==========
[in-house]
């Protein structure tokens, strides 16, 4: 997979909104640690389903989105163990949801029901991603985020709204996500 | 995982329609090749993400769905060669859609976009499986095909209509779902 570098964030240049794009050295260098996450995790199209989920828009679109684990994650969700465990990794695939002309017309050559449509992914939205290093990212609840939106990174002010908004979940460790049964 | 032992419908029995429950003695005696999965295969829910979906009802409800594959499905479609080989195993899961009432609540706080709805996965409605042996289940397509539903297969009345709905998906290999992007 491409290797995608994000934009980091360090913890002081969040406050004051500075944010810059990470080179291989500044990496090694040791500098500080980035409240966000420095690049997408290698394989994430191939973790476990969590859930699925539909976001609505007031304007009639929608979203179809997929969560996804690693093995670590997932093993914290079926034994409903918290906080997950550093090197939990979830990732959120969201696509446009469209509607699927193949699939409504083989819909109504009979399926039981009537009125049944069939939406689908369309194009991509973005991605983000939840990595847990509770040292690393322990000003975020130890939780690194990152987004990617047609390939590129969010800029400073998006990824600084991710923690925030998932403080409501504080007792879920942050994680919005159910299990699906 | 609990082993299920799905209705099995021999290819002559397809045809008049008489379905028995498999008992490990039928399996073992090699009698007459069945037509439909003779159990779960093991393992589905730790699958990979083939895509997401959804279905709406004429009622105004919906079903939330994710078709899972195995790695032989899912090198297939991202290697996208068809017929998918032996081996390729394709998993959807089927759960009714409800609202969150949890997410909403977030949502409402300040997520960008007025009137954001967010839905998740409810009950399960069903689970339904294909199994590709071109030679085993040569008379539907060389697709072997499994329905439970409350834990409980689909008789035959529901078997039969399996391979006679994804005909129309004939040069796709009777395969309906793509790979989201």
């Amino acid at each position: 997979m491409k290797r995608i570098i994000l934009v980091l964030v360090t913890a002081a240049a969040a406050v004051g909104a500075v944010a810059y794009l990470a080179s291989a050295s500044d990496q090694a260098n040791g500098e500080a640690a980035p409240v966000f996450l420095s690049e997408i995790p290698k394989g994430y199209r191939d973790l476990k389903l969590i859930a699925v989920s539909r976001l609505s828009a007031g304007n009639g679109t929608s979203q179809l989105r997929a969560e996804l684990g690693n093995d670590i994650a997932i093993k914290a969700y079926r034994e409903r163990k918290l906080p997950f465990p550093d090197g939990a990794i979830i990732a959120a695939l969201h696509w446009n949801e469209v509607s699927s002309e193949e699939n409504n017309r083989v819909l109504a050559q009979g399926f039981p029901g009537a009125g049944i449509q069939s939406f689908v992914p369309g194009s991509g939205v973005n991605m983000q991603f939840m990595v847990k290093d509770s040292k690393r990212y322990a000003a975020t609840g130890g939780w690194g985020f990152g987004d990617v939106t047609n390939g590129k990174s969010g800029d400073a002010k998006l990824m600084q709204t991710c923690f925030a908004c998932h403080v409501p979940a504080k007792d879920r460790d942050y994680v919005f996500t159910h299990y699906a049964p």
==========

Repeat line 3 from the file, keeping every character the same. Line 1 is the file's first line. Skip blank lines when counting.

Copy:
């Amino acid at each position: 997979m491409k290797r995608i570098i994000l934009v980091l964030v360090t913890a002081a240049a969040a406050v004051g909104a500075v944010a810059y794009l990470a080179s291989a050295s500044d990496q090694a260098n040791g500098e500080a640690a980035p409240v966000f996450l420095s690049e997408i995790p290698k394989g994430y199209r191939d973790l476990k389903l969590i859930a699925v989920s539909r976001l609505s828009a007031g304007n009639g679109t929608s979203q179809l989105r997929a969560e996804l684990g690693n093995d670590i994650a997932i093993k914290a969700y079926r034994e409903r163990k918290l906080p997950f465990p550093d090197g939990a990794i979830i990732a959120a695939l969201h696509w446009n949801e469209v509607s699927s002309e193949e699939n409504n017309r083989v819909l109504a050559q009979g399926f039981p029901g009537a009125g049944i449509q069939s939406f689908v992914p369309g194009s991509g939205v973005n991605m983000q991603f939840m990595v847990k290093d509770s040292k690393r990212y322990a000003a975020t609840g130890g939780w690194g985020f990152g987004d990617v939106t047609n390939g590129k990174s969010g800029d400073a002010k998006l990824m600084q709204t991710c923690f925030a908004c998932h403080v409501p979940a504080k007792d879920r460790d942050y994680v919005f996500t159910h299990y699906a049964p």